7. Never give up
You can probably come up with a million reasons why your project won’t succeed and why you should stop right now. In fact, there are plenty of people out there ready to pat you on the back for giving up on an impossible dream. Only you can write your novel. “Just keep writing, just keep writing…”

Happy NaNoWriMo!

Labour of Love

The Dream Team Nightmare Paperback

On Wednesday, 20 November 2013, I held my second newborn child in my arms for the first time. I am, of course, referring to my first ever novel in print, “The Dream Team Nightmare – Boost Team Productivity Using Agile Techniques“.

I start by counting all the fingers and toes. Then I slowly study this printed creation, one feature at a time. Even though I’ve spent the past two years painstakingly breathing life into the book – writing, editing, rewriting and tweaking – I’m astounded by the stranger before me. It’s like meeting a penpal in person for the first time after having corresponded with them for years. And now that I can actually flick through physical pages, reading the gamebook is as much fun as I’d hoped it would be when I first decided on using the Choose-Your-Own-Adventure style format for this business novel.

My greatest hope is that you, as Jim Hopper, an agile coach, and me can help make the world of work a better place, one baby step at a time.

The book is now on sale from the Pragmatic Bookshelf and It will be available in a couple of weeks on and other amazon sites.

Happy Agile Adventure!

A Question of Why

When we’re sixty…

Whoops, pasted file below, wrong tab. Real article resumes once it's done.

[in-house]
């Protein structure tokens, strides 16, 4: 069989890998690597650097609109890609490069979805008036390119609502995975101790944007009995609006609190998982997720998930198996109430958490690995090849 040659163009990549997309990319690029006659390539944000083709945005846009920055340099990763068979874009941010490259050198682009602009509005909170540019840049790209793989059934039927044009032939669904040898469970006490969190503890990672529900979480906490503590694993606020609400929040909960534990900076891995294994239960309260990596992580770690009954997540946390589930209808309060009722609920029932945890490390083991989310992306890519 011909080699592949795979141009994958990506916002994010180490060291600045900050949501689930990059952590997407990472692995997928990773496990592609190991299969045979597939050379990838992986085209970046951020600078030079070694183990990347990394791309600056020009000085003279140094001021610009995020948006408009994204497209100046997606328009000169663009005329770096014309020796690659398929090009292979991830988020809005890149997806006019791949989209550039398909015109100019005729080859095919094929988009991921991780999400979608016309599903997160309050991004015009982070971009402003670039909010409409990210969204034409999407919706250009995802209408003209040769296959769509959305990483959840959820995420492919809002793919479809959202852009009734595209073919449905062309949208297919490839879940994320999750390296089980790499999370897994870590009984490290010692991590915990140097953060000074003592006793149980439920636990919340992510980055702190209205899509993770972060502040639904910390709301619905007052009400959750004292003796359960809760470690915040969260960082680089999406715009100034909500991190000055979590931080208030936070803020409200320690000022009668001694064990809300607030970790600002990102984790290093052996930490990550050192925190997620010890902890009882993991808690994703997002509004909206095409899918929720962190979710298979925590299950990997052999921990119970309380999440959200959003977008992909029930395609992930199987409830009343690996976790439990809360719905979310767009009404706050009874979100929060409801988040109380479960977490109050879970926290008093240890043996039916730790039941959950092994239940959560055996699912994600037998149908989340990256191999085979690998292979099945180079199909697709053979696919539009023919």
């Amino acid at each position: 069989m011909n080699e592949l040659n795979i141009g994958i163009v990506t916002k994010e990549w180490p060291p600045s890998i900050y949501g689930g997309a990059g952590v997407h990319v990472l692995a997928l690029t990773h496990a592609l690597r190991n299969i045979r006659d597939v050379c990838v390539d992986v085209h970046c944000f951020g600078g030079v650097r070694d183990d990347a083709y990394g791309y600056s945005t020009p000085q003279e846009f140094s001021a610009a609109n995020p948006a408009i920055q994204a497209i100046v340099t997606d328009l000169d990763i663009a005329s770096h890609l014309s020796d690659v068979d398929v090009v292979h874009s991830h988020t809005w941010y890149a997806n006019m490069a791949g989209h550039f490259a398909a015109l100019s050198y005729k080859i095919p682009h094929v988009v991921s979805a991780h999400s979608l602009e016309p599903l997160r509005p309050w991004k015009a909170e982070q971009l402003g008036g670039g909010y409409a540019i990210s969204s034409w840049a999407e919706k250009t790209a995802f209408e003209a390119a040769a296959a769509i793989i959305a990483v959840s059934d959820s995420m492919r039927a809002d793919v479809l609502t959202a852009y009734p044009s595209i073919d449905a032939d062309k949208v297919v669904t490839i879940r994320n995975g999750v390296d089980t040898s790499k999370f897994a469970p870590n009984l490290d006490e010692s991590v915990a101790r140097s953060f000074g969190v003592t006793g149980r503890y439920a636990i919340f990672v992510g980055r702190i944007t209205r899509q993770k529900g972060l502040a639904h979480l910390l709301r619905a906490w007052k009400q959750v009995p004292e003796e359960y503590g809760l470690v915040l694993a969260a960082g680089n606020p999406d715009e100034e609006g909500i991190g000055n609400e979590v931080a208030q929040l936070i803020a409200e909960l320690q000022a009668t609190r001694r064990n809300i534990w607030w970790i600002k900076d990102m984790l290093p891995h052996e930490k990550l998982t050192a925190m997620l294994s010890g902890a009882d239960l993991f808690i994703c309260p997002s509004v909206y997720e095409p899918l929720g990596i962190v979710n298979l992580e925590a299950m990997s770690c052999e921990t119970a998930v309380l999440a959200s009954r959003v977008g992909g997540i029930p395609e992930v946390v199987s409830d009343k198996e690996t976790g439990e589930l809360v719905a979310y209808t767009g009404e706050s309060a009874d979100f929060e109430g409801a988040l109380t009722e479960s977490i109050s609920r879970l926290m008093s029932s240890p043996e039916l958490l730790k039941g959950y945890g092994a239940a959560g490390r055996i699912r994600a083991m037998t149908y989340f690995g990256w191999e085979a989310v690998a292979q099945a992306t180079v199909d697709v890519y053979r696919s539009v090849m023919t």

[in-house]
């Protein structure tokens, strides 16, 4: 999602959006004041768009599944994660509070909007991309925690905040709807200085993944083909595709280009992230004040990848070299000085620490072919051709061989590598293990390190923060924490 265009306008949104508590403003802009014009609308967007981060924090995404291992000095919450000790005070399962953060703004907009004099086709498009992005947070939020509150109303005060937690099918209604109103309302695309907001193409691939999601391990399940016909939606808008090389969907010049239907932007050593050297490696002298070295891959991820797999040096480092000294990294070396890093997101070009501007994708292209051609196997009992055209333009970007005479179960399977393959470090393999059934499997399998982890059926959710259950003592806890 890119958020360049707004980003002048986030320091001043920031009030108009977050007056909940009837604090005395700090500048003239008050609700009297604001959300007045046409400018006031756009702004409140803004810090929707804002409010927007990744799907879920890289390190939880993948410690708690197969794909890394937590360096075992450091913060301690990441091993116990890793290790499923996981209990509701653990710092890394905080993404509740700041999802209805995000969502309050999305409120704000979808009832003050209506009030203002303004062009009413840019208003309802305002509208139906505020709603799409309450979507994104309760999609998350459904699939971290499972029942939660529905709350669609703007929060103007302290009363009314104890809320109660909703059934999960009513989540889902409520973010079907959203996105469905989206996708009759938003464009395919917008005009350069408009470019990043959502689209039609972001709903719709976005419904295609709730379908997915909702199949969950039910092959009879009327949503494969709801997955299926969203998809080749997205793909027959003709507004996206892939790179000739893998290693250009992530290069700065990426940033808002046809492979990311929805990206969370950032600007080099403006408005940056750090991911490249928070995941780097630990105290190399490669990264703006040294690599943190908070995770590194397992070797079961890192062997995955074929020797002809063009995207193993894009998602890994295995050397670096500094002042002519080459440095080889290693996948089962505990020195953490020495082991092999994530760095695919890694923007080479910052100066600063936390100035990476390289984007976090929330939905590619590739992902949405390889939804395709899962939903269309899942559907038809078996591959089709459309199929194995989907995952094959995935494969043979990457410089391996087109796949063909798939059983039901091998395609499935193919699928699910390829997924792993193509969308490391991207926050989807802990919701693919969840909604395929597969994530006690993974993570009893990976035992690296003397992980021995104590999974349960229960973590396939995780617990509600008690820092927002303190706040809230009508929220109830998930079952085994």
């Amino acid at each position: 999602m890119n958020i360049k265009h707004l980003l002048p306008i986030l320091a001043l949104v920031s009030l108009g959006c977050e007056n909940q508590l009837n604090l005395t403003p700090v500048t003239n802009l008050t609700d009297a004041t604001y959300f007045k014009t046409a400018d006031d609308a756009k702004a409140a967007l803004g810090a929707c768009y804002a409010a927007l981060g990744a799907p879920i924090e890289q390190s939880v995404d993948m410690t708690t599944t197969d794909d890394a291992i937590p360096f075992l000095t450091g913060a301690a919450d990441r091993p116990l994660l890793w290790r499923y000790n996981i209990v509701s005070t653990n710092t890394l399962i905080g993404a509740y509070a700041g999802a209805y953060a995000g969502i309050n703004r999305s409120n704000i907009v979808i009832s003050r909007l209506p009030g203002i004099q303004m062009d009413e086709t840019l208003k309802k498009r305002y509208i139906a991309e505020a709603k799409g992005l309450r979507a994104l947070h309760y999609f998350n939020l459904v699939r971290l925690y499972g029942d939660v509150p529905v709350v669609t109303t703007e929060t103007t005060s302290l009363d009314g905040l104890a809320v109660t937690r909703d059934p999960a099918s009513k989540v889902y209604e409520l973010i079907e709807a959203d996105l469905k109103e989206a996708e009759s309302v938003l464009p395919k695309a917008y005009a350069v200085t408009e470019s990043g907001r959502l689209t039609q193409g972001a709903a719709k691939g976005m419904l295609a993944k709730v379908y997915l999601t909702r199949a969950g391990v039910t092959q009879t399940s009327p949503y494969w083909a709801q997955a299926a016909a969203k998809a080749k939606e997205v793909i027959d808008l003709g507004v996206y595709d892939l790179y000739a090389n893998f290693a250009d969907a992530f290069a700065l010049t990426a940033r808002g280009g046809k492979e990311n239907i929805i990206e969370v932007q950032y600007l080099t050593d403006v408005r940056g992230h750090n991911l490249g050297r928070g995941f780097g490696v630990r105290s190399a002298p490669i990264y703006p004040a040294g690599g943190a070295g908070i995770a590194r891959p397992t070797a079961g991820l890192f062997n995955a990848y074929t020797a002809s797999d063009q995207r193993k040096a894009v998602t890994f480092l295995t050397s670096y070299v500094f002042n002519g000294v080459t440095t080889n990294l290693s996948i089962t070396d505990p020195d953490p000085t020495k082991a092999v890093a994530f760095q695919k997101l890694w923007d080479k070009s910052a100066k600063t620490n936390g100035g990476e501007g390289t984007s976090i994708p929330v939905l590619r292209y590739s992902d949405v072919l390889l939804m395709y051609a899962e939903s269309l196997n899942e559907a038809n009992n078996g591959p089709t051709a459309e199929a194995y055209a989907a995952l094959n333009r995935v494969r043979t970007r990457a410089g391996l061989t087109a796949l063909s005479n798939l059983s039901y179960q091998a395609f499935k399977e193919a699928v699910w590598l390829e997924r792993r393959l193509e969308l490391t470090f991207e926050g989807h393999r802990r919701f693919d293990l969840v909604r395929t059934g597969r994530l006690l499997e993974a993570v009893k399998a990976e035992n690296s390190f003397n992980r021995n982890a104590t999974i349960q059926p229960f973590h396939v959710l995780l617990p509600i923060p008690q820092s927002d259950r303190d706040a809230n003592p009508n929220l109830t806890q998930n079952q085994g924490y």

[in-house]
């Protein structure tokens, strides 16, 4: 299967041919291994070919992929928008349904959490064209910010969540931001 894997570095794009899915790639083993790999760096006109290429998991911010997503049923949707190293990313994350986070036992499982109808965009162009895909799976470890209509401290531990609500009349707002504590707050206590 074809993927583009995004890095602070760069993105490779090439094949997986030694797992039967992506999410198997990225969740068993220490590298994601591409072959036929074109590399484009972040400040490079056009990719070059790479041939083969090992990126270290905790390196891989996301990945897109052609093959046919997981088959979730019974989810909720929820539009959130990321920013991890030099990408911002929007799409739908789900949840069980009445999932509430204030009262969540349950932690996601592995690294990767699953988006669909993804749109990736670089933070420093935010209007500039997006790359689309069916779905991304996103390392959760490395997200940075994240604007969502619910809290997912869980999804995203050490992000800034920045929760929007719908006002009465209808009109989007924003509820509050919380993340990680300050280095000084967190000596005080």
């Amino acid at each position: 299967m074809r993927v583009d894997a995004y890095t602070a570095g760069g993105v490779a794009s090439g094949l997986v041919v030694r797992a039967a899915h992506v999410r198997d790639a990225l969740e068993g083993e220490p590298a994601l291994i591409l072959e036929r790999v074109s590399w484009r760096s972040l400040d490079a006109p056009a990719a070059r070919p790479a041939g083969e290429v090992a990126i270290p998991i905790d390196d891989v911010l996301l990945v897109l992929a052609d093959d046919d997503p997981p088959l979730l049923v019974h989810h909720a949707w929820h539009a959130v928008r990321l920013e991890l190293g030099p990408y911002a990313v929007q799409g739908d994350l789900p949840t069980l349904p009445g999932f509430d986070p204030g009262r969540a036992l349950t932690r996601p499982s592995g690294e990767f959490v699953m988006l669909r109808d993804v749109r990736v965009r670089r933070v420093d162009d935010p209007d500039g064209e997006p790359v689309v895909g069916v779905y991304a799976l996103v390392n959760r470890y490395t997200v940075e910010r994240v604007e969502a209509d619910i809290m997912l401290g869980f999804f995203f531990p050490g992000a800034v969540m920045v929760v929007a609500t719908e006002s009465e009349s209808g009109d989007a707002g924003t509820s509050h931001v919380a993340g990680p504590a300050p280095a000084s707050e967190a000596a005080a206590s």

“When you get older, time speeds up,” an old lady once confided in me as I fed the ducks by the pond.

Not long after, an elderly gentleman with whom I shared a bench at the playground said, “When you’re my age, you’ll have less time to do the stuff you want to do.”

While this phenomenon of time speeding up with one’s age has yet to be scientifically proven, I don’t want to take any chances.

I’ve learned enough life lessons and made many more mistakes besides over the years to leave my life to chance alone.

When I was young, I’d happily bumble along life’s well-trodden path like Frodo before the ring.

Now that I’m older, I’ve distilled my beliefs into a list of 3 guiding principles and devise strategies guided by them.

1. Have fun
Life’s too short to be taken too seriously. Let your hair down. Dance like no one can see you. Sing like you’re in the shower. Play brings people together and enables us to do impossible things.

2. Dream, believe and achieve – together
This is really three principles rolled into one. I first came across it as the motto of one of my favourite local primary schools. It inspired me back then and inspires me still.

3. Do things with heart
See a world where there’s enough to go around. Give freely whenever I can. Operate by a gift economy instead of only trade. What’s more, give generously to those who share my values and principles to co-create a better world.

Why do you do what you do?